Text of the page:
The relative ages of the High Cascade volcanoes are established on the basis of the degree to which they have been eroded and glaciated, and where possible to observe, the relationship of their lava flows. The mountain mass consisting of Pig Iron Mountain, Watson Butte and Elephant Mountain is entirely surrounded by the younger intracanyon basalt which obscures the contacts between lavas of those volcanoes and any others. However, the degree of erosion of those mountains suggests they are the oldest of the High Cascade volcanoes. It would be difficult to determine, from topographic form alone, whether or not these masses were volcanoes. However, examination of the rocks reveals a vent existed near the summit of Pig Iron Mountain; hence the mass is included in the High Cascades rather than the older Western Cascades. The High Cascades, which are less than 12 million years old, have retained a more-or-less conical shape despite subsequent erosion.

Petrified — carbonized tree trunk near Loafer Creek.

An interesting feature is exposed on Forest Service Road No. 264.1 about 2-1/2 miles northeast of Toketee Reservoir. This site is on the northern edge of the Pig Iron Mountain—Watson Butte mass, near the junction of Loafer Creek and the North Umpqua River. At this point the road cut exposes a tree trunk whose outer shell is petrified and whose center is carbonized. The trunk measures 3 to 4 feet in diameter and is about 8 feet high. The root system extends another 6 feet below the base of the trunk and appears to be naturally emplaced in a weathered "tuff". Tuff is a rock composed of fragments of volcanic rock. The trunk itself is surrounded by a pale green lava flow containing white feldspar crystals. The rock layer above the truncated tree is an other tuff bed. Scattered through the lava layer surrounding the trunk are carbonized limbs up to 1 foot in diameter and smaller fragments. The majority of these are scattered down-flow from the trunk. The sequence of events leading to the preservation of such a feature must have been as follows: The tree initially was growing on a thin soil zone covering a layer of tuff. Its roots pierced cracks in the rock to a depth of 6 feet or more below the surface. The tree then was engulfed by a lava flow which caused it to break about 8 feet above the ground. Limbs and twigs fell into the flow and were swept down hill by it. The flow was hot enough to sear and carbonize the entire trunk and those limbs that were engulfed by the flow. The tuff bed below the flow was baked and the roots piercing the tuff also were carbonized. The mass cooled and was later covered by another tuff layer. The tree and branches at this time probably were carbonized completely.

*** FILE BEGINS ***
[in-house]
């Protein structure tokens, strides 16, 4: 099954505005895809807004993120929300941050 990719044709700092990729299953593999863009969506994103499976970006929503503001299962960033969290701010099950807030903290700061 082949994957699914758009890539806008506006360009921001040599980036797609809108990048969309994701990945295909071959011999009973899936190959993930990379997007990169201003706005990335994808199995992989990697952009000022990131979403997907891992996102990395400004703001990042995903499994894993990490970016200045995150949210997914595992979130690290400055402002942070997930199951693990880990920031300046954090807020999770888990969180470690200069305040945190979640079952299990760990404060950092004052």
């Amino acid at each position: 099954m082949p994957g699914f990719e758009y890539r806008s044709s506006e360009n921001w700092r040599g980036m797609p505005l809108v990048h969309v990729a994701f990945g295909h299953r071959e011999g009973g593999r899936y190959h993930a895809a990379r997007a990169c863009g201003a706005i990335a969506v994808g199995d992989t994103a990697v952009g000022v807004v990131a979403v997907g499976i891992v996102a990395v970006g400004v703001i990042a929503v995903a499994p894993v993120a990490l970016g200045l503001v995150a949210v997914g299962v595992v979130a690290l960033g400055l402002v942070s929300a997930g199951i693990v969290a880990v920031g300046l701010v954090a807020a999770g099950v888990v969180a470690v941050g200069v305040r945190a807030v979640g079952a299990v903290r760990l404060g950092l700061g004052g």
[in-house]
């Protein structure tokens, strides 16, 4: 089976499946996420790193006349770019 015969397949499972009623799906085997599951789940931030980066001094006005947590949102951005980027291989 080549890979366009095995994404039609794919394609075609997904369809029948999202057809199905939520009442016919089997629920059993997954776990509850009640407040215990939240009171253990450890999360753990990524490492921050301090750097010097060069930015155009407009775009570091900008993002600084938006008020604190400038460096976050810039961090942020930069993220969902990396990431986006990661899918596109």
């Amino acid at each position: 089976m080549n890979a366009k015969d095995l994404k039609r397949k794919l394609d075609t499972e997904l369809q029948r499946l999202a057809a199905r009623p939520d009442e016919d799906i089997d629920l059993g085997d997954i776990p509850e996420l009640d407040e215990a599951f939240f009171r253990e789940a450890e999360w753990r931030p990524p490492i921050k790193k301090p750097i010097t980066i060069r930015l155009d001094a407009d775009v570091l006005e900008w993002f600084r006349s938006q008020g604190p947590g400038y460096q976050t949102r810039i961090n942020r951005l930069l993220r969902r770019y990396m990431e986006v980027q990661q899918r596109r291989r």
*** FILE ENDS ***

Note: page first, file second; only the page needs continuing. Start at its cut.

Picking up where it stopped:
Later, silica-bearing solutions worked their way up the contact between the carbonized wood and the lava and began replacing the carbonized wood with silica. This process continued until only the central core of the tree remained carbonized. The result is a petrified silica sheath surrounding the carbonized core. The wood texture is well preserved in both the carbonized and silicified portions of the tree. The lava rock immediately adjacent to the silicified trunk contains minute flecks of pyrite, an iron sulfide mineral. Pyrite commonly forms in the presence of carbon, which reduces the ubiquitous iron to the sulfide form. This is an indication that the outer portion of the tree (now silicified) originally was carbonized, as the center is still.

The limbs and branches which are engulfed entirely by lava are carbonized, not silicified. These fragments are not silicified because they are not in contact with the more porous tuff beds, as is the main trunk. Mineralizing solutions were provided access to the main trunk through the porous tuff beds into which the root system of the tree extended.

It is believed the tuffs and lava encasing the tree are associated with lavas and tuffs of the Pig Iron Mountain and Watson Butte volcanoes, as they are totally unlike the dense, grey, olivine basalts which make up the intracanyon flows. This means the tree is between 12 million and 1 million years old—probably closer to the former.

<<< Previous <<< Contents>>> Next >>>

Last Updated: 01-Jul-2008